You will need to arrange your Islas Ballestas tour in advance, especially if you intend to take the 8 a.m. departure which is the recommended and most commonly taken one (there are a number of later departures, but the strong winds make this much less pleasant). The good news for those arriving in the evening is that most agencies tend to be open fairly late and will always find a space for you. If you prefer to book in advance, then it is possible here or to include it with a tour to the rest of the National Reserve but prices are higher.

Note that it is not possible to visit the Ballestas Islands without a tour, and you will be in a boat for the whole tour.

In addition to the tour price, you will also need to pay two additional fees: the Paracas National Reserve entry fee (S/. 11 / £2.5 / $3 / €2.8), and a port tax (S/5 / £1 / $1.5 / €1.3). Both of these fees are paid on the morning of departure by the pier - the port tax at a small vestibule to the left of where you queue and the Reserve entry at a small office close by. If confused, somebody will point you in the right direction. You will need to show both prior to boarding the boat.

The tour operator may ask that you meet them at their offices before 8 a.m., in which case they’ll show you where to buy the above and will walk you to the boat pier.

If you have already visited the National Reserve during your time in Paracas, then your already purchased ticket should be good for this trip, meaning you only need to pay the port tax.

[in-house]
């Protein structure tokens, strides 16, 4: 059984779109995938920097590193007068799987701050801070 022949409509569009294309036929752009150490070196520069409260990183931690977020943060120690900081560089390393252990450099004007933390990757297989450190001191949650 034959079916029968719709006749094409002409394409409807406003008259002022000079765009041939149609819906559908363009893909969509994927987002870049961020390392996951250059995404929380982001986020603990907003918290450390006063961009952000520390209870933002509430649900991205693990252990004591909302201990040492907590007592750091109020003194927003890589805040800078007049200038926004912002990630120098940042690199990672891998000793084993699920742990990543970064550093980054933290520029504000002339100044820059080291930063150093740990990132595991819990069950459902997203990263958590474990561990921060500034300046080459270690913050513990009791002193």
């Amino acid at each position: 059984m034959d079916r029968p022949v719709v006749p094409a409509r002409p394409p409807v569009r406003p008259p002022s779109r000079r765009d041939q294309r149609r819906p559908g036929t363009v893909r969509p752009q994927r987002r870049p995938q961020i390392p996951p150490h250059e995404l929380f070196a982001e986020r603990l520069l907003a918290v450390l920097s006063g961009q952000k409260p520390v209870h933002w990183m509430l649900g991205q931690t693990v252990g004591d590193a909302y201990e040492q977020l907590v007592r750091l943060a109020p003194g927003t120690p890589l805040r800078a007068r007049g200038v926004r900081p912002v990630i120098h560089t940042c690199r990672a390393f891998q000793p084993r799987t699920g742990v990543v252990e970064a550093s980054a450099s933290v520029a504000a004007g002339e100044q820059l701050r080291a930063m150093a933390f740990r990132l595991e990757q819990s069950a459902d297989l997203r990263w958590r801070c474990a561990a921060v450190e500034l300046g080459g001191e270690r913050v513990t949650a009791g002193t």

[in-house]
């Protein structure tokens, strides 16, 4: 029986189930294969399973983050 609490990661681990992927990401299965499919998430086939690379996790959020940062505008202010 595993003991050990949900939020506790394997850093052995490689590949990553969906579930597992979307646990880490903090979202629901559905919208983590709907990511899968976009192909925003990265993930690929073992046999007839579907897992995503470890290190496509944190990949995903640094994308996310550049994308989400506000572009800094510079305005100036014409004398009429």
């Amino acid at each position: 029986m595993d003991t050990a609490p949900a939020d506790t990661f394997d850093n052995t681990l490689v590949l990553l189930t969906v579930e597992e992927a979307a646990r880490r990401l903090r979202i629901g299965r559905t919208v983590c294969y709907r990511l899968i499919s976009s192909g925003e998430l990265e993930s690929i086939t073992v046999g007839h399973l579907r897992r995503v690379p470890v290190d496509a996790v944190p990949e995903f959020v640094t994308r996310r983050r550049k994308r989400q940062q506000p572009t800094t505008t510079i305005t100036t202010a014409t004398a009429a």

The Boat Trip and Tour

The tour itself is actually pretty short.

Although you’ll be given a departure time of 8 a.m., the boats don’t leave until around 8.20 a.m. once everyone is loaded and settled, and you’ll be back by 10 a.m. So it’s less of a day-trip, and more of a morning excursion - which will be good news if you are only staying in Paracas for two nights and want to do some other activities. Lifejackets are provided and mandatory, and the boats are pretty comfortable - seats are taken on a first come, first served basis.

If you’re worried about sea-sickness, there are a few bumps on the way but it’s relatively smooth sailing across the two hours.

A short sail from Paracas, once past the unsightly industrial plant, there’s a quick stop to see ‘The Candelabra’. This prehistoric geoglyph (dated at least 200 BC!) on the northern face of the Paracas Peninsula stands at 595 feet tall and is large enough to be seen 12 miles from sea - but the reason for its existence remains a mystery…much like the famous Nazca Lines. Then it’s onward another 20 minutes to the wildlife!